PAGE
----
Quality Resources

If you are looking for resources to strengthen and deepen your understanding of high-quality programming, access the resources page for promising practices, resource libraries, data and research ideas.


Implementing High-Quality Youth Programs

Child Trends recently released three research briefs that present research findings and effective strategies to implement high-quality out-of-school time programs.  The titles of the three briefs are How Program Administrators Can Support Out-Of-School Time Staff, Building Systems-Level Partnerships, and Data-Driven Decision Making in Out-Of-School Time Programs. These briefs complete a six-part series on the drivers for implementing evidence-based practices in out-of-school time programs.


Foundations Inc.

A non-profit professional development, training, technical assistance, assessment and research organization committed to increasing the quality of nationwide youth programs.


Team-Up For Youth Quality Self Assessment Tool for Sports Programs

Team-Up for Youth Recently released a new Quality Self-Assessment Tool for Sports Programs. This tool, modeled after the California Afterschool Program Quality Self-Assessment Tool (QSA) can be utilized as a stand-alone sports program assessment tool, or as a supplement to the California QSA Tool. The tool consists of 29 indicators focusing on strong program design, skilled and caring coaches, equity and inclusion, as well as youth development, educational, and health outcomes.


Lessons From the CORAL Inititative

Public Private Ventures recently released a series of reports based on an eight year research and evaluation study of the Communities Organizing Resources to Advance Learning (CORAL) Initiative funded by the James Irvine Foundation. The series contains a number of publications including What Matters, What Works: Advancing Achievement After-School, Supporting Success: Why and How to Improve Quality in After-School Programs, and an After School Toolkit: Tips Techniques and Templates for Improving Program Quality.


SF Afterschool for all Core Competencies for Afterschool Staff

Core competencies are the abilities of staff to apply specific knowledge and skills to their professional practice. In other words, the core competencies are the key ingredients necessary to make a successful afterschool staff. Afterschool programs whose staff exhibit the core competencies will be best equipped to transform the next generation of youth in San Francisco.


The Long-Term Effects of After-School Programming on Educational Adjustment and Juvenile Crime: A Study of the LA’s BEST After-S

UCLA study, commissioned by the US Department of Justice outlines long-term academic achievement growth and juvenile crime rates within the LA’s BEST (Better Educated Students of Tomorrow) program. The study concludes that high dosage is tied to positive results for youth. Students who attended the program regularly show modest achievement gains and a substantively significant reduction in juvenile crime. A cost benefit analysis illustrates that this reduction in juvenile crime may save municipalities revenue in the long term by investing in after school programs.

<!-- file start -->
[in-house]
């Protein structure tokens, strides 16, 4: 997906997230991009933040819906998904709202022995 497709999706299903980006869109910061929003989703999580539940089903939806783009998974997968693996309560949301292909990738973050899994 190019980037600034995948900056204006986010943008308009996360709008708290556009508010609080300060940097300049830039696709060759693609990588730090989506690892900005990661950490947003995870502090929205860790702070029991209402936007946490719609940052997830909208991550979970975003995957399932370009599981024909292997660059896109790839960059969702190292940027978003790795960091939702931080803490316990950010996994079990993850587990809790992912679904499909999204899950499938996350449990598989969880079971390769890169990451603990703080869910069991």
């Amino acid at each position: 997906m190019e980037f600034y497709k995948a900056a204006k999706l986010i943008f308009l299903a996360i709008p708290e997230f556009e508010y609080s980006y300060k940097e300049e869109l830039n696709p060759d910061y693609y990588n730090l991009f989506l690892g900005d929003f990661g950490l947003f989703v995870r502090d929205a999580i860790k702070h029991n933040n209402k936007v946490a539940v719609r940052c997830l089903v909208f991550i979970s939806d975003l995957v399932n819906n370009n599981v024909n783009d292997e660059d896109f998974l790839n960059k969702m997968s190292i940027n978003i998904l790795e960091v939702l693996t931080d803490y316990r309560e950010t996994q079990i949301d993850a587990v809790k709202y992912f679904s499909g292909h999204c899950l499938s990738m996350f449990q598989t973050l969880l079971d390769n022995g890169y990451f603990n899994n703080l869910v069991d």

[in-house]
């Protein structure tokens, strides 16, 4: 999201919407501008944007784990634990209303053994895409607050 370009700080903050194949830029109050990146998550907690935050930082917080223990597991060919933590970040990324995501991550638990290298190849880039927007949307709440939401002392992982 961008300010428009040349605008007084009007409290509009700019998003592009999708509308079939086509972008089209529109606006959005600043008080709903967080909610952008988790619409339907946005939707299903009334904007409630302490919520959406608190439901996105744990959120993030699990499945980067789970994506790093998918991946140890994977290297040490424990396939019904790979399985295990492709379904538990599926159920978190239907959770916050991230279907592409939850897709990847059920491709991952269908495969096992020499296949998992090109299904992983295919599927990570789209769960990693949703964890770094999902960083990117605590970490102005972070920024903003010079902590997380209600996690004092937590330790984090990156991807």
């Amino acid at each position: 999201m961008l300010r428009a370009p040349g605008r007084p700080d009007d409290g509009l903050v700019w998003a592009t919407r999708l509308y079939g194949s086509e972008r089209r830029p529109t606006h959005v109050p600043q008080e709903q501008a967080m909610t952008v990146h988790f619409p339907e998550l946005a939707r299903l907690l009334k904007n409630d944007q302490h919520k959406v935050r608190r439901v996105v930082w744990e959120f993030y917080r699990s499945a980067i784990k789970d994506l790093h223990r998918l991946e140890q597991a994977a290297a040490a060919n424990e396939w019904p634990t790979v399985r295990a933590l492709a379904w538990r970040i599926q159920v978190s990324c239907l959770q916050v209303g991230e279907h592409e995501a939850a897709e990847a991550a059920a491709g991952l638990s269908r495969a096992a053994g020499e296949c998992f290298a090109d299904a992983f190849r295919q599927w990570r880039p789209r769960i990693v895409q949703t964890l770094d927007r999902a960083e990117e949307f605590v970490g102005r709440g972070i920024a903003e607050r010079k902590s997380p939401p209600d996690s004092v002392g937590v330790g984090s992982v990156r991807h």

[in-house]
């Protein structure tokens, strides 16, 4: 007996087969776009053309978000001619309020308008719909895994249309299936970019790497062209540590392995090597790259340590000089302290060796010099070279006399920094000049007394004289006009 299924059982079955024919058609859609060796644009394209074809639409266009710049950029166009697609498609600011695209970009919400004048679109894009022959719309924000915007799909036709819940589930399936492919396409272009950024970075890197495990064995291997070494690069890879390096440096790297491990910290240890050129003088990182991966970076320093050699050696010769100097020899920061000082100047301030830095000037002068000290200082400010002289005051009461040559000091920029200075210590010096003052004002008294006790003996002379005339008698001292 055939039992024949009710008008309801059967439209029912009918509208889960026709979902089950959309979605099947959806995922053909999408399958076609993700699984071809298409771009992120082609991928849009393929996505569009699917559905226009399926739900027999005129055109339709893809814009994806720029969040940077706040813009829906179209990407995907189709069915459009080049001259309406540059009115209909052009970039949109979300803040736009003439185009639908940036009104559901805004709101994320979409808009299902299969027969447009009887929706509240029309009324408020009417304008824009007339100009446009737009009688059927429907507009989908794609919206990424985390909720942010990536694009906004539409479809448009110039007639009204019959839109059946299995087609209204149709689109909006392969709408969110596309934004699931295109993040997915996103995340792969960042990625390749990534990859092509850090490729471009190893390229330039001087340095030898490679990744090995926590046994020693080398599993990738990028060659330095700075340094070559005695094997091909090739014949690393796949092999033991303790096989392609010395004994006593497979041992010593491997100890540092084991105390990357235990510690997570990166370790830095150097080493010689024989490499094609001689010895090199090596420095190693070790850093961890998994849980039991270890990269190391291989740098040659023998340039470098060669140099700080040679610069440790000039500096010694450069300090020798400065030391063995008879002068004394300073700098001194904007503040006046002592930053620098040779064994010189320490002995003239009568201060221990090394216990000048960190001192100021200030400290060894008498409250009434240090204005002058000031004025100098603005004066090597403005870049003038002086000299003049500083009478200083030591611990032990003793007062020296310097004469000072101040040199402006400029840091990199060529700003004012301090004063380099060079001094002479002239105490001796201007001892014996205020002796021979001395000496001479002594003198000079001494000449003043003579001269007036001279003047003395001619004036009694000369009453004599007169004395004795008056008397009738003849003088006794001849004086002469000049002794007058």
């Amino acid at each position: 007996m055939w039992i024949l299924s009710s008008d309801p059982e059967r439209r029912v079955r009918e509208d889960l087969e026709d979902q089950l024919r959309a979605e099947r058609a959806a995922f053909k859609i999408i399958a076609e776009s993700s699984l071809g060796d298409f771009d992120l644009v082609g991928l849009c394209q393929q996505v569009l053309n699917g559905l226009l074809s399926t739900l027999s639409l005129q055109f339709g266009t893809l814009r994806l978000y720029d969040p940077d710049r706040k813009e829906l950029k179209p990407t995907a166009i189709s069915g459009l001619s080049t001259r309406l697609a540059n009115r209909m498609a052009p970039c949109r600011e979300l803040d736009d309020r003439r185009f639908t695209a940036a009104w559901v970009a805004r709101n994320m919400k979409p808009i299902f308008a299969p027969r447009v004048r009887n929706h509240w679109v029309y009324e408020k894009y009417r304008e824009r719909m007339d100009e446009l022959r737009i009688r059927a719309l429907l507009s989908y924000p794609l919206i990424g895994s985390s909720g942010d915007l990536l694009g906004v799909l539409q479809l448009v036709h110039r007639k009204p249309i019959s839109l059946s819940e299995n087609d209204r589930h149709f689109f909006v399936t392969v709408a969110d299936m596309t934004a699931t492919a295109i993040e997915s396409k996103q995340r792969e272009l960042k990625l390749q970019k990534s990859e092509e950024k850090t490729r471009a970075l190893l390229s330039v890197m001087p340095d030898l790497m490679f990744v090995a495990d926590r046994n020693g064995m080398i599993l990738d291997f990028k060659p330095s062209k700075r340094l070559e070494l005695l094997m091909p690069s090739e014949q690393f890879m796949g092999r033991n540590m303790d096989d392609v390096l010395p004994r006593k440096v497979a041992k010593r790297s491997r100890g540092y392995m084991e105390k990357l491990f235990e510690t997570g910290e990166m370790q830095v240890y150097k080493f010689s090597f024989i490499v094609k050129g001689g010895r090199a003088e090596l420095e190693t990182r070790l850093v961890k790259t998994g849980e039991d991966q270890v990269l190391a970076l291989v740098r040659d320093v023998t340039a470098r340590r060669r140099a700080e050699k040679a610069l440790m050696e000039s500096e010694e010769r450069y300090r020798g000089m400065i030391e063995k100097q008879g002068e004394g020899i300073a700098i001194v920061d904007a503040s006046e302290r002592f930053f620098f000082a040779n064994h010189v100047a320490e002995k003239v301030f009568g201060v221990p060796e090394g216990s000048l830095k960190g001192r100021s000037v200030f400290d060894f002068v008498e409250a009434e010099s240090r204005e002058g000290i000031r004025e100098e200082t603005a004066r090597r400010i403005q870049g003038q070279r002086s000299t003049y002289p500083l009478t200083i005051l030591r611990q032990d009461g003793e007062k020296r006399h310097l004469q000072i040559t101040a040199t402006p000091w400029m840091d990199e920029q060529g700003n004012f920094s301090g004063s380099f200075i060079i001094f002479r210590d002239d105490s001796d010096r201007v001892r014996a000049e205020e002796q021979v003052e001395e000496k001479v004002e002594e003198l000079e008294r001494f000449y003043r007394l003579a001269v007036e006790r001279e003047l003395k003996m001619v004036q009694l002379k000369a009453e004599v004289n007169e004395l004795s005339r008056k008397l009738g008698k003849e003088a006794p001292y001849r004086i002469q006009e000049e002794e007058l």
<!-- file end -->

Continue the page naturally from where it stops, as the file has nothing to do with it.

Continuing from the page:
The Cost of Quality Out-of-School Time Programs

The Cost of Quality Out-of-School Time Programs Study, Commissioned by the Wallace Foundation from The Finance Project and Public/Private Ventures, offers policy makers tools to use in planning quality out-of-school time programs. The study provides a data-filled examination of the costs associated with 111 diverse, quality Out-of-School Time (OST) programs in six cities. According to the study, costs vary widely depending on program goals, times of operation and the ages of children served.


Quality After School Partnerships Guidebook

This Guidebook, released in March 2010 from the League of California Afterschool Providers, offers promising practices in developing and maintaining quality partnerships between local education agencies (LEAs) and community-based organizations (CBOs). The guidebook is based on 14 existing California partnerships in three categories, including LEA/CBO partnerships to serve diverse urban communities, partnerships to serve rural communities, and inter-governmental partnerships.


A Race Against the Clock: The Value of Expanded Learning Time for English Language Learners

The Center for American Progress has issued The Race Against the Clock report to examine the role that time plays in the education and learning for English Language Learners (ELL). The report also discusses how increasing the learning time can be a key strategy to improve the educational outcomes for ELL students. Finally, districts and schools who offer before-, after-, or summer school learning programs are highlighted to provide examples of expanding learning opportunities and lessons learned. To read the full report, click here.


Enhancing School Reform Through Expanded Learning Report

Learning Point Associates and the Collaborative for Building Afterschool Systems (CBASS) have recently released the Enhancing School Reform Through Expanded Learning report. The report explores the benefits of integrating expanded learning opportunities into overall school reform. The report finds that well designed expanded learning programs can improve overall school performance and increase positive academic, developmental and health outcomes.